TURKMENISTAN : DEMOLITION OF PLACES OF WORSHIP CONTINUES
By Felix Corley
(Forum 18) The demolition of historic 19th century buildings in the central part of the Caspian port town of Turkmenbashi [Türkmenbashy, formerly Krasnovodsk], including the last surviving pre-revolutionary Armenian Apostolic Church in Turkmenistan, has been completed this month on the orders of President Saparmurat Niyazov. The authorities completed demolition of the church in February 2005, having previously refused to hand it back to the local Armenian community for worship.
The Armenian embassy in the capital Ashgabad [Ashgabat] confirmed that it had been informed about the destruction of the historic church in Turkmenbashi, but the ambassador Aram Grigoryan was out of the country on 22 May and unable to comment on the destruction. No-one was available for immediate comment at the Armenian Foreign Ministry in Yerevan on 22 May, or at the headquarters of the Armenian Apostolic Church in Echmiadzin near the Armenian capital.
The former Armenian church, built a century ago and consecrated by the then Catholicos (head of the Armenian Apostolic Church ) in 1904, was confiscated by the Soviet authorities and turned into a warehouse. In 1993, Mamedov – as a local journalist and human rights activist – had supported attempts by the local Armenian community to form a cultural and religious centre in the town and regain possession of the church. He said the authorities consistently refused to register the community or allow it to function. “It was a very beautiful building,” Mamedov recalls. “When we were trying to get it back in 1993, I remember looking inside and it was just used as a store for the local administration’s old furniture and car parts.”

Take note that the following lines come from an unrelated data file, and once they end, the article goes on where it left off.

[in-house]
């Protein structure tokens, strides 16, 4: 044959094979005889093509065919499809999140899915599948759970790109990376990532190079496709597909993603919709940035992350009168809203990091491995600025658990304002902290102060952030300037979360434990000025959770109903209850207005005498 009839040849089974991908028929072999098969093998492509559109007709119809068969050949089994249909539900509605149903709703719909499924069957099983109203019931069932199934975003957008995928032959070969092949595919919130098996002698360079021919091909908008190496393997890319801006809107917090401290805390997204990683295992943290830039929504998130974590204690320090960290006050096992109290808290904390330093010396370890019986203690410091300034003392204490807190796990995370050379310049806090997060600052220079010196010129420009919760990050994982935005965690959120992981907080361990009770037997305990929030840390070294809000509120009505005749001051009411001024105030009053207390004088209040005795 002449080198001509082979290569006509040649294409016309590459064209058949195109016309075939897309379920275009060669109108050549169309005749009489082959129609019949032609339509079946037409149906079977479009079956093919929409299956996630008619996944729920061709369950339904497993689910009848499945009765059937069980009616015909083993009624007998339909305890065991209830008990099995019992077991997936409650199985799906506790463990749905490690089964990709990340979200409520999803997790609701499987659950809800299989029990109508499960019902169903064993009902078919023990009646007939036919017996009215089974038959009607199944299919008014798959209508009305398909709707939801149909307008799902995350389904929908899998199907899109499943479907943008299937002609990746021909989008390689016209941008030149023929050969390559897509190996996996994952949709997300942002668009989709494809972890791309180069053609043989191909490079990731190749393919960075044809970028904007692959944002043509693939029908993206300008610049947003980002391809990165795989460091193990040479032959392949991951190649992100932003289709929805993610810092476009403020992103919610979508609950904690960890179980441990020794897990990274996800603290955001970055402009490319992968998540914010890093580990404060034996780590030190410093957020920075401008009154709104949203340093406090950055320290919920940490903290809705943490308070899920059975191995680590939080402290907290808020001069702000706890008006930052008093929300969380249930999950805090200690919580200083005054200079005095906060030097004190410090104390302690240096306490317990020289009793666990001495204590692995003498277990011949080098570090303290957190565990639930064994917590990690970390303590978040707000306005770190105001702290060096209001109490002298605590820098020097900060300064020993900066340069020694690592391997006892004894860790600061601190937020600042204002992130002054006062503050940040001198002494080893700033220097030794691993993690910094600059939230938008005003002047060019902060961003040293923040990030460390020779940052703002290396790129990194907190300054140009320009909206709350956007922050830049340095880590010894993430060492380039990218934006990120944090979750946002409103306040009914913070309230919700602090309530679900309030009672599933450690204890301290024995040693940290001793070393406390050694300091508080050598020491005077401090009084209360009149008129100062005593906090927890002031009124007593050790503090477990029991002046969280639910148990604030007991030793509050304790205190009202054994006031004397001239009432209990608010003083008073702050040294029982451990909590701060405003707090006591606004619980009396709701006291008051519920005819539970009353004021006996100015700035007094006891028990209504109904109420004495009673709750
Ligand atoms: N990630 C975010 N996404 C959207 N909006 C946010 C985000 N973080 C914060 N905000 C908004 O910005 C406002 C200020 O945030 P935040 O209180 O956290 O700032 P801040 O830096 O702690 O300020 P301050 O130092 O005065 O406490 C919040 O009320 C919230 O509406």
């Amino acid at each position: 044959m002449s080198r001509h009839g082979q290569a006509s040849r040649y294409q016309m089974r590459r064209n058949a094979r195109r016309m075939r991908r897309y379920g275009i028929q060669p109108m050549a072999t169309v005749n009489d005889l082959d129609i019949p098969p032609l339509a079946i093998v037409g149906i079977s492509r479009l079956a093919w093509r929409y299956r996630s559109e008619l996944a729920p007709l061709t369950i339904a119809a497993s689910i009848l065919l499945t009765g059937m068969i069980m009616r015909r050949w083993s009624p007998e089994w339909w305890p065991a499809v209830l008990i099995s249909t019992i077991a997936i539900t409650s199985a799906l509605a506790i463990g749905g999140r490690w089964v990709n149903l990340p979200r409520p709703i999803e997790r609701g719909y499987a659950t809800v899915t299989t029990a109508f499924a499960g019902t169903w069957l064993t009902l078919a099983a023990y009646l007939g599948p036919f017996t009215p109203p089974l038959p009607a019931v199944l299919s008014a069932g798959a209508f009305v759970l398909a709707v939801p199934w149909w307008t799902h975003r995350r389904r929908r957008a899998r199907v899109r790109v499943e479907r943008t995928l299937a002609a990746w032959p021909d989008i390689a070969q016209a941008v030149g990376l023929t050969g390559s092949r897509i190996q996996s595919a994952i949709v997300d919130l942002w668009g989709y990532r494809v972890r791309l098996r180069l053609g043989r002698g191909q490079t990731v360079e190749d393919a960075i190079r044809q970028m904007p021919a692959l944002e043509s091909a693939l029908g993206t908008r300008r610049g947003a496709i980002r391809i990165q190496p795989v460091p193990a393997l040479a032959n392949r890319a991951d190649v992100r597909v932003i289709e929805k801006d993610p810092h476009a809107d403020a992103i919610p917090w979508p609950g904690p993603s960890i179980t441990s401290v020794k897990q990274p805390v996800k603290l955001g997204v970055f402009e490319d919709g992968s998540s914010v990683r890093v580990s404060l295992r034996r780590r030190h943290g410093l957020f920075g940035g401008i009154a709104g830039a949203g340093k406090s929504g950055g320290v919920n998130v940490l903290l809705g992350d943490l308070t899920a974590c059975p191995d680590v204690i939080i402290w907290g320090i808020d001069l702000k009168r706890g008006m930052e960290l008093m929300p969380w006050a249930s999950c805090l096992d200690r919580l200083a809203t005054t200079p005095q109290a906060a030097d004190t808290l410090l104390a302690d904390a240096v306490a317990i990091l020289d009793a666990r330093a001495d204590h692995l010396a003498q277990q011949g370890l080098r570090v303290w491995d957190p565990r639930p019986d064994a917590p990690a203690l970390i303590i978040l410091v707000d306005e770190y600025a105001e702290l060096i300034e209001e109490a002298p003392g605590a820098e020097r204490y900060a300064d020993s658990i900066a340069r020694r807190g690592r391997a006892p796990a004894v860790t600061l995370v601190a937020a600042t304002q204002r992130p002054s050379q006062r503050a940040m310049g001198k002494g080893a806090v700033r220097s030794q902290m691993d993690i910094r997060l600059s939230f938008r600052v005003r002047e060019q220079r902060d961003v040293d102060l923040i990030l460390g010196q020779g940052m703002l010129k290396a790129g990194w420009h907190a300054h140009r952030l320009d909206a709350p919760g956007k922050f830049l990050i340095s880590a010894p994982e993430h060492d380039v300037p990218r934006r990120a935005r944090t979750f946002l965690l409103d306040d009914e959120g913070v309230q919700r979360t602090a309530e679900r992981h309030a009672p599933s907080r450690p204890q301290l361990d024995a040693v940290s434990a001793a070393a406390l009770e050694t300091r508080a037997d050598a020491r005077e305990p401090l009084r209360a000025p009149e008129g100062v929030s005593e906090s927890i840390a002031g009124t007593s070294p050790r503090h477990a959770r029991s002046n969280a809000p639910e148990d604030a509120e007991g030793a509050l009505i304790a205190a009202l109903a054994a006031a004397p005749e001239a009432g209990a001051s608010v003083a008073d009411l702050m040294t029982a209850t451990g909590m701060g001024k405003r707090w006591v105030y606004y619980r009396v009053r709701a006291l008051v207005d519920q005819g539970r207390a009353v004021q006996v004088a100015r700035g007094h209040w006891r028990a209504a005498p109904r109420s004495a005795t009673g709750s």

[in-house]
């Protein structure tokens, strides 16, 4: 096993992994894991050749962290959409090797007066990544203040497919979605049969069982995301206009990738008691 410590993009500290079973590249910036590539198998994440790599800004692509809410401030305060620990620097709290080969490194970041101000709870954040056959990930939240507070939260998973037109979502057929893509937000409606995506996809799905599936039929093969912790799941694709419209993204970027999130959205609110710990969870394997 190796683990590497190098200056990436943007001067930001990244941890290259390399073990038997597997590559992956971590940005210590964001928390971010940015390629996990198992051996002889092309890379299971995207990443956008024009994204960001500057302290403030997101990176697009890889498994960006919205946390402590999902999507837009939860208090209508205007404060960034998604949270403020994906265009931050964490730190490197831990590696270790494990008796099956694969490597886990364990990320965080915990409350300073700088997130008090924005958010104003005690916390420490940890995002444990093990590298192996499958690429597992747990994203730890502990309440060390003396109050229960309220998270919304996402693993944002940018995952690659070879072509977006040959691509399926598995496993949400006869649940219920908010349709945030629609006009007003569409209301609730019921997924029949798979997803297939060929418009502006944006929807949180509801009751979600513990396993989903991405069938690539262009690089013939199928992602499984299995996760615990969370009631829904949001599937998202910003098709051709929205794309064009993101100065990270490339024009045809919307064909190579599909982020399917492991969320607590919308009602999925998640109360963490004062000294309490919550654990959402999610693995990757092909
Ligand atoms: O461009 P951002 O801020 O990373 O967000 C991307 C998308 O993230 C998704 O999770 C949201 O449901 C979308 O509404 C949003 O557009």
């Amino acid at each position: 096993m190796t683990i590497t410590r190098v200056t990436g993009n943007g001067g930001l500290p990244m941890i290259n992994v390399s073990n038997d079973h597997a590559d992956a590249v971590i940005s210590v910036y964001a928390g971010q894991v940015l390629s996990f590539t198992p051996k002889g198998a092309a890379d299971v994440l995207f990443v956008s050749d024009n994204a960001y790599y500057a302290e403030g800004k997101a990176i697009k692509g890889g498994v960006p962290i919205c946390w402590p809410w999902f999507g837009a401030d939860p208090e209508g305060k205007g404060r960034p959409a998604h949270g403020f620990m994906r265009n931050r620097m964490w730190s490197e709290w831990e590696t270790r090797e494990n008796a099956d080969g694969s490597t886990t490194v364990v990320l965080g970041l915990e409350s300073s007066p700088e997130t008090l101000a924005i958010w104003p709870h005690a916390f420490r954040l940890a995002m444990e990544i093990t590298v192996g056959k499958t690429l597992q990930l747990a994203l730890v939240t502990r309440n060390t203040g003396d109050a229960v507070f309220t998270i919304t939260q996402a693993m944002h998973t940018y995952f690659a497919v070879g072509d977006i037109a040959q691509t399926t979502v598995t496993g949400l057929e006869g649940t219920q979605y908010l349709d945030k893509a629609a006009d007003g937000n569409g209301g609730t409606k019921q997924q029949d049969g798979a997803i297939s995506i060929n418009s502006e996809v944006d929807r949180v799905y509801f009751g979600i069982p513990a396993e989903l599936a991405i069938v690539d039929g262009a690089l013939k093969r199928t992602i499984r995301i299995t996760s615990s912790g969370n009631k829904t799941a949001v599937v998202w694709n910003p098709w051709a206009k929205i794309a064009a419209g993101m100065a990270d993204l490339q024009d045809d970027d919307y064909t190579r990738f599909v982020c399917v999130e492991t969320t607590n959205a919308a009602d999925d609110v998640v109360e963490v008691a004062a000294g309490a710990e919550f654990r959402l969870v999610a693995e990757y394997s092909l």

Mamedov – who has obtained a copy of a secret local administration order from November 2005 detailing which streets are to be destroyed – said there is widespread anger and fear in Turkmenbashi over the destruction of the town’s historic centre, reactions confirmed by the exile Turkmenistan Helsinki Foundation. But Mamedov said the town’s main Sunni Muslim mosque and the Russian Orthodox church are located close together in the newer parts of the town and are not in immediate danger of demolition.
In massive construction redevelopments in Ashgabad and elsewhere in Turkmenistan , those expelled from their homes ahead of demolition get no compensation and often nowhere else to live. Among places of worship bulldozed in Ashgabad was the Seventh-day Adventist church, built in the 1990s and which was destroyed in 1999 at only one week’s notice. The authorities claimed the land was needed for a road-widening programme, but for some years the site was derelict. The Adventists have never been given any compensation and are not allowed to build a new church to replace the one destroyed.